Keeping teens interested in science is a major concern for photonics educators, according to Marc Nantel, director of business development at Ontario Centres of Excellence, Centre for Photonics, and adjunct professor of physics at the University of Toronto, both in Canada. He noted that educators are working hard to attract students to engineering and the hard sciences, and that many programs worldwide have been developed with that goal in mind.
The Boston-based New England Board of Higher Education’s (NEBHE) Photon Problem-Based Learning (PBL) photonics curriculum and professional development represents such a program and modern approaches. It is designed to demonstrate the relevance of photonics in the real world to high school and college students through a student-centered problem-solving approach. Moving away from traditional classroom lectures, the program features multimedia challenges that are developed in collaboration with industry and research university partners. It is funded by the National Science Foundation in Arlington, Va., and emphasizes teamwork in solving problems, Nantel said.
NEBHE’s Photon PBL project has a segment that involves instructing teachers to be better prepared to present the material – representing another trend in photonics education, according to Nantel. He said that, when science teachers have more knowledge of optics, gained through seminars and workshops, for example, they are more likely to have the confidence to teach it.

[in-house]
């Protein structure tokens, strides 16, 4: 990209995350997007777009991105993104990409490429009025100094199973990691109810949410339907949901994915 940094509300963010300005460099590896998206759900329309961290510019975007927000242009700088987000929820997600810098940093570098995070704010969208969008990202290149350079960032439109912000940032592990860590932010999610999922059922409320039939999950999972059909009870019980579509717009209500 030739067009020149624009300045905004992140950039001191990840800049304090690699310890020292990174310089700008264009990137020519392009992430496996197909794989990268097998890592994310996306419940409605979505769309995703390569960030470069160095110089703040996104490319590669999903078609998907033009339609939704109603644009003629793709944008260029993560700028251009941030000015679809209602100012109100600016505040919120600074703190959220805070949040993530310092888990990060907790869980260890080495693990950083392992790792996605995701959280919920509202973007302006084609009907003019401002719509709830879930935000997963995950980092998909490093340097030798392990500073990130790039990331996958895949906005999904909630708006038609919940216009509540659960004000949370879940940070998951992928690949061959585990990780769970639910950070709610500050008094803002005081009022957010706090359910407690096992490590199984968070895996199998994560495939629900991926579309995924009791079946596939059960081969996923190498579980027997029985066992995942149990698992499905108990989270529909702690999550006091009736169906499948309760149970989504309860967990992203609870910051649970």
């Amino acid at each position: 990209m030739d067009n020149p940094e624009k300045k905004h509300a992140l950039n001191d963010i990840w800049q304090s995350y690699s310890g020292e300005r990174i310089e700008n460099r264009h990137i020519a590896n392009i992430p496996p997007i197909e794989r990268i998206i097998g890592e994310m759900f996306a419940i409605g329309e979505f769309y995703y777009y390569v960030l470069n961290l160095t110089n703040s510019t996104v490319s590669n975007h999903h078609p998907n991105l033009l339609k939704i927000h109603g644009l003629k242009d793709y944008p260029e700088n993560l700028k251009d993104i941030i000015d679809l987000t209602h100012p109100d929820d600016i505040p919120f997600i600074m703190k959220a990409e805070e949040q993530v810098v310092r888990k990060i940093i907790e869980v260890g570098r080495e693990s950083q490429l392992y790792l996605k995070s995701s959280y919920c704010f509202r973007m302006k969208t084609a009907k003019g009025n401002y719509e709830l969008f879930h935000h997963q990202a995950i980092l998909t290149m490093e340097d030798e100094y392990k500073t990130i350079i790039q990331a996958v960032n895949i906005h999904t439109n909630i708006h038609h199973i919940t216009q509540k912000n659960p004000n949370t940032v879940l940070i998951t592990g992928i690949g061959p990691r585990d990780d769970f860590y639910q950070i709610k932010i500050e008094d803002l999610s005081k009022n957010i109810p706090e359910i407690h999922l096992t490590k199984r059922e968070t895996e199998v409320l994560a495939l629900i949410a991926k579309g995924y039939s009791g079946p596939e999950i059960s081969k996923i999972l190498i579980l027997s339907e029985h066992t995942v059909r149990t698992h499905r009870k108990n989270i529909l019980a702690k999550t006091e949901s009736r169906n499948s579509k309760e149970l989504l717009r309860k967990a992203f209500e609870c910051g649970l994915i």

Photonics educators are getting together to collaborate on projects and to discuss best practices and tricks for teaching, he said. He noted that regional clusters or groups of educators such as the Ontario Photonics Education and Training group are forming and are particularly effective at achieving specific goals when the need arises. Such clusters on an international scale seem to have been too diffuse to survive, he added.
Nantel said that the international ETOP – Education and Training in Optics Conference, sponsored by SPIE, OSA and other organizations, is a major event for photonics educators, having drawn attendees from every continent except Antarctica. Organizers of the biennial event make funding available as much as possible to enable representatives from underresourced countries to attend.
Early education matters
Baer said he has sat through programs for preschool children that introduce them to color, the properties of white light, prisms and even lasers, and has been amazed at the level of excitement these topics generate in not only young children but also their parents. He said we cannot start the education process too early and that educators must make age-appropriate materials available.
Nantel mentioned that there are many science programs for children worldwide, citing the Scientists in School program as an example. Founded in 1989 in Ajax, Ontario, Canada, the nonprofit charitable organization has more than 300 scientists and technical experts who bring to the classroom a wide variety of hands-on workshops that are aligned with the Ontario Elementary Science and Technology Curriculum.